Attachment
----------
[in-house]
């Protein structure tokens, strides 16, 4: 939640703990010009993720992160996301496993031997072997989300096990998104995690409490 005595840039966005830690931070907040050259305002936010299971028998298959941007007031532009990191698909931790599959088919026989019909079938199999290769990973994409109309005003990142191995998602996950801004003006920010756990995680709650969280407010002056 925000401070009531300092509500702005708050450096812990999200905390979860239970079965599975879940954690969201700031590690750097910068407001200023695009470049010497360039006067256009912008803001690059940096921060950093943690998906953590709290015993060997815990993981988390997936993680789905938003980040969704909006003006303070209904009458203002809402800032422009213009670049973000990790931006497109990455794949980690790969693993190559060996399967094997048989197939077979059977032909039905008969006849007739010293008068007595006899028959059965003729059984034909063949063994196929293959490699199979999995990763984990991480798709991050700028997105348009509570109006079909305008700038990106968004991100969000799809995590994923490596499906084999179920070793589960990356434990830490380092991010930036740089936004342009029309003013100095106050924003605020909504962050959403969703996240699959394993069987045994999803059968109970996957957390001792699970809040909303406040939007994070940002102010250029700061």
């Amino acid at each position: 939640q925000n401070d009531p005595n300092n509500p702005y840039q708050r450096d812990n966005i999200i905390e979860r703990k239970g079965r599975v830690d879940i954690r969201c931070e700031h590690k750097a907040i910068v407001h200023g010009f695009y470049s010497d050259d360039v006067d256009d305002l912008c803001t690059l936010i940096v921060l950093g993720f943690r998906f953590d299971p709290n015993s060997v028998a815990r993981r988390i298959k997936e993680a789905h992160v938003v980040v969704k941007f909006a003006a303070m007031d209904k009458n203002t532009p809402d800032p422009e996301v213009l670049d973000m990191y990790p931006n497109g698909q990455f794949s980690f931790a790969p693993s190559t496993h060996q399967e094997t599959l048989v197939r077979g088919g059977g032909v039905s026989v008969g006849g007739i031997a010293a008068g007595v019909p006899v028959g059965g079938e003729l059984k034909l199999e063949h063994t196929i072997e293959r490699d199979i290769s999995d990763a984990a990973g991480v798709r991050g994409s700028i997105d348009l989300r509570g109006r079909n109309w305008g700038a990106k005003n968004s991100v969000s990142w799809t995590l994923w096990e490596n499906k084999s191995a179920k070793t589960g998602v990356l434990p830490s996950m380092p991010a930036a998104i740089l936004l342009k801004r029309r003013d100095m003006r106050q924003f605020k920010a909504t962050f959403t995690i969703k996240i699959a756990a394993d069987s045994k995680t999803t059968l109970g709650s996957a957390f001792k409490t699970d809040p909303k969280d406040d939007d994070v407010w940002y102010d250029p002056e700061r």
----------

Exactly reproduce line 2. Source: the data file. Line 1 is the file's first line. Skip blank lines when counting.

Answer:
């Protein structure tokens, strides 16, 4: 939640703990010009993720992160996301496993031997072997989300096990998104995690409490 005595840039966005830690931070907040050259305002936010299971028998298959941007007031532009990191698909931790599959088919026989019909079938199999290769990973994409109309005003990142191995998602996950801004003006920010756990995680709650969280407010002056 925000401070009531300092509500702005708050450096812990999200905390979860239970079965599975879940954690969201700031590690750097910068407001200023695009470049010497360039006067256009912008803001690059940096921060950093943690998906953590709290015993060997815990993981988390997936993680789905938003980040969704909006003006303070209904009458203002809402800032422009213009670049973000990790931006497109990455794949980690790969693993190559060996399967094997048989197939077979059977032909039905008969006849007739010293008068007595006899028959059965003729059984034909063949063994196929293959490699199979999995990763984990991480798709991050700028997105348009509570109006079909305008700038990106968004991100969000799809995590994923490596499906084999179920070793589960990356434990830490380092991010930036740089936004342009029309003013100095106050924003605020909504962050959403969703996240699959394993069987045994999803059968109970996957957390001792699970809040909303406040939007994070940002102010250029700061």